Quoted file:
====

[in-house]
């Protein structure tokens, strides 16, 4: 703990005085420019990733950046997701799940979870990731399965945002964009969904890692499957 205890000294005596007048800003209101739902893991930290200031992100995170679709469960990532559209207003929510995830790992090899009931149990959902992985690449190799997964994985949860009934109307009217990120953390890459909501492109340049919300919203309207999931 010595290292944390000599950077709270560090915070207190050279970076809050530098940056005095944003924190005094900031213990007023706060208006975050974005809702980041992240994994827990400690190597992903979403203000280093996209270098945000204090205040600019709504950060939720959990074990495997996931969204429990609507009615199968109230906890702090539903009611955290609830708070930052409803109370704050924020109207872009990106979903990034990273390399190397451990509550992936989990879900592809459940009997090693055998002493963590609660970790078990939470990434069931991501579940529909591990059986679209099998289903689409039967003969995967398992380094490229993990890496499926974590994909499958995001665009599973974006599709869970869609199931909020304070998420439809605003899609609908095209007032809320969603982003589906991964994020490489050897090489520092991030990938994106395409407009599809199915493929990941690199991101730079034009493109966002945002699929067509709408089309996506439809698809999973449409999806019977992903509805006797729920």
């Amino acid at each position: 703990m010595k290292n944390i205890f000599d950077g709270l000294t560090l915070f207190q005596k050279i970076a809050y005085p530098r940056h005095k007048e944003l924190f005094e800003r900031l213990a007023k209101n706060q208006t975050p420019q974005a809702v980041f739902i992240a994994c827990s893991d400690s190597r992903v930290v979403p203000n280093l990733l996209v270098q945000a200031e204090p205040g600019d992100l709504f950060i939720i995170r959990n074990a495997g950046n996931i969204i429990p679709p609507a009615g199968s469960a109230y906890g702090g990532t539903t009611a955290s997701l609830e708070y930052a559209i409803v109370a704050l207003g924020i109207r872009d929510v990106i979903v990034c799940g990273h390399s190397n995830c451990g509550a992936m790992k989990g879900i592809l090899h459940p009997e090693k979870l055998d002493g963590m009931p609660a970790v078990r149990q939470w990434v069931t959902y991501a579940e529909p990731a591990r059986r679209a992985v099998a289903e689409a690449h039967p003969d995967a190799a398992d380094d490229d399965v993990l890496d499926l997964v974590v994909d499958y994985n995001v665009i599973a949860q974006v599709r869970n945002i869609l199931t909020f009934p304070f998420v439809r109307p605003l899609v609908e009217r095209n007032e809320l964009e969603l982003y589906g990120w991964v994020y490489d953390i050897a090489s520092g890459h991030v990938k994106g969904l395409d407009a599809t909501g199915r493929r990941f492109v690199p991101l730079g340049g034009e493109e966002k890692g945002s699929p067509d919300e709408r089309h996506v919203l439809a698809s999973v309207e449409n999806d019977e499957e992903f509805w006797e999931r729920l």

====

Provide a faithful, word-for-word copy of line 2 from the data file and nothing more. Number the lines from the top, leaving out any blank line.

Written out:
């Protein structure tokens, strides 16, 4: 703990005085420019990733950046997701799940979870990731399965945002964009969904890692499957 205890000294005596007048800003209101739902893991930290200031992100995170679709469960990532559209207003929510995830790992090899009931149990959902992985690449190799997964994985949860009934109307009217990120953390890459909501492109340049919300919203309207999931 010595290292944390000599950077709270560090915070207190050279970076809050530098940056005095944003924190005094900031213990007023706060208006975050974005809702980041992240994994827990400690190597992903979403203000280093996209270098945000204090205040600019709504950060939720959990074990495997996931969204429990609507009615199968109230906890702090539903009611955290609830708070930052409803109370704050924020109207872009990106979903990034990273390399190397451990509550992936989990879900592809459940009997090693055998002493963590609660970790078990939470990434069931991501579940529909591990059986679209099998289903689409039967003969995967398992380094490229993990890496499926974590994909499958995001665009599973974006599709869970869609199931909020304070998420439809605003899609609908095209007032809320969603982003589906991964994020490489050897090489520092991030990938994106395409407009599809199915493929990941690199991101730079034009493109966002945002699929067509709408089309996506439809698809999973449409999806019977992903509805006797729920």